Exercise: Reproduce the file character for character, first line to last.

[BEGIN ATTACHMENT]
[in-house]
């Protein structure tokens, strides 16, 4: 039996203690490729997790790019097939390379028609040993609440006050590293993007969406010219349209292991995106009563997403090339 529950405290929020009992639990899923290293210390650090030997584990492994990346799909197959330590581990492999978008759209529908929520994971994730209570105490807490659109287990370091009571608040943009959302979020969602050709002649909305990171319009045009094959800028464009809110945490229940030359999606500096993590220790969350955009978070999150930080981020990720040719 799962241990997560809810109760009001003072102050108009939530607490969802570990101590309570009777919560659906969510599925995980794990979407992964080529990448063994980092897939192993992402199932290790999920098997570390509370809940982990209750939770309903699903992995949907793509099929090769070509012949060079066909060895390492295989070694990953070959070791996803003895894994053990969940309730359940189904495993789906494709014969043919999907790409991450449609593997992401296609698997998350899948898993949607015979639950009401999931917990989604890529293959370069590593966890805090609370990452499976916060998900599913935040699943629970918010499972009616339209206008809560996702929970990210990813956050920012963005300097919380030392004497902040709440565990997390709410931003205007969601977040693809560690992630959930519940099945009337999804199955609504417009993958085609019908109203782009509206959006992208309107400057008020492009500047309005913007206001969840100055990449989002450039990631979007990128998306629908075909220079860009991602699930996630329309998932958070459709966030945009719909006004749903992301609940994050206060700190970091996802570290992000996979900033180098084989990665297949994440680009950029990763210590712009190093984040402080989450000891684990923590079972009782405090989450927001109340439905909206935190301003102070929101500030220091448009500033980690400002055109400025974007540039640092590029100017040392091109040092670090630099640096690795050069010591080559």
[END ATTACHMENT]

[in-house]
């Protein structure tokens, strides 16, 4: 039996203690490729997790790019097939390379028609040993609440006050590293993007969406010219349209292991995106009563997403090339 529950405290929020009992639990899923290293210390650090030997584990492994990346799909197959330590581990492999978008759209529908929520994971994730209570105490807490659109287990370091009571608040943009959302979020969602050709002649909305990171319009045009094959800028464009809110945490229940030359999606500096993590220790969350955009978070999150930080981020990720040719 799962241990997560809810109760009001003072102050108009939530607490969802570990101590309570009777919560659906969510599925995980794990979407992964080529990448063994980092897939192993992402199932290790999920098997570390509370809940982990209750939770309903699903992995949907793509099929090769070509012949060079066909060895390492295989070694990953070959070791996803003895894994053990969940309730359940189904495993789906494709014969043919999907790409991450449609593997992401296609698997998350899948898993949607015979639950009401999931917990989604890529293959370069590593966890805090609370990452499976916060998900599913935040699943629970918010499972009616339209206008809560996702929970990210990813956050920012963005300097919380030392004497902040709440565990997390709410931003205007969601977040693809560690992630959930519940099945009337999804199955609504417009993958085609019908109203782009509206959006992208309107400057008020492009500047309005913007206001969840100055990449989002450039990631979007990128998306629908075909220079860009991602699930996630329309998932958070459709966030945009719909006004749903992301609940994050206060700190970091996802570290992000996979900033180098084989990665297949994440680009950029990763210590712009190093984040402080989450000891684990923590079972009782405090989450927001109340439905909206935190301003102070929101500030220091448009500033980690400002055109400025974007540039640092590029100017040392091109040092670090630099640096690795050069010591080559």